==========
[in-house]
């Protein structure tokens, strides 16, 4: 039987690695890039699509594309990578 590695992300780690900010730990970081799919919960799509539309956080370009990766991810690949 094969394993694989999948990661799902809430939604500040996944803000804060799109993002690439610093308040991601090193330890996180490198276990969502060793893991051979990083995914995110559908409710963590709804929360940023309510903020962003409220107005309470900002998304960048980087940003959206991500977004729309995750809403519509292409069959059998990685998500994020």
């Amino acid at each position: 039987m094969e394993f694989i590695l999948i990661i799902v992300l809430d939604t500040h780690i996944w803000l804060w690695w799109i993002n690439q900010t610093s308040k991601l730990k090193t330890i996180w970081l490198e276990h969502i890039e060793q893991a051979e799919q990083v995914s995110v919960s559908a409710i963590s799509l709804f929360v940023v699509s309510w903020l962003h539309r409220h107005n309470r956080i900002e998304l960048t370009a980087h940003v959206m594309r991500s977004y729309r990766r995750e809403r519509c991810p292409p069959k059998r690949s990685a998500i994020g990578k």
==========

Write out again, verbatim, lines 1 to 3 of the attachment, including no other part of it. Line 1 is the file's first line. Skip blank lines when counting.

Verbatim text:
[in-house]
């Protein structure tokens, strides 16, 4: 039987690695890039699509594309990578 590695992300780690900010730990970081799919919960799509539309956080370009990766991810690949 094969394993694989999948990661799902809430939604500040996944803000804060799109993002690439610093308040991601090193330890996180490198276990969502060793893991051979990083995914995110559908409710963590709804929360940023309510903020962003409220107005309470900002998304960048980087940003959206991500977004729309995750809403519509292409069959059998990685998500994020």
């Amino acid at each position: 039987m094969e394993f694989i590695l999948i990661i799902v992300l809430d939604t500040h780690i996944w803000l804060w690695w799109i993002n690439q900010t610093s308040k991601l730990k090193t330890i996180w970081l490198e276990h969502i890039e060793q893991a051979e799919q990083v995914s995110v919960s559908a409710i963590s799509l709804f929360v940023v699509s309510w903020l962003h539309r409220h107005n309470r956080i900002e998304l960048t370009a980087h940003v959206m594309r991500s977004y729309r990766r995750e809403r519509c991810p292409p069959k059998r690949s990685a998500i994020g990578k």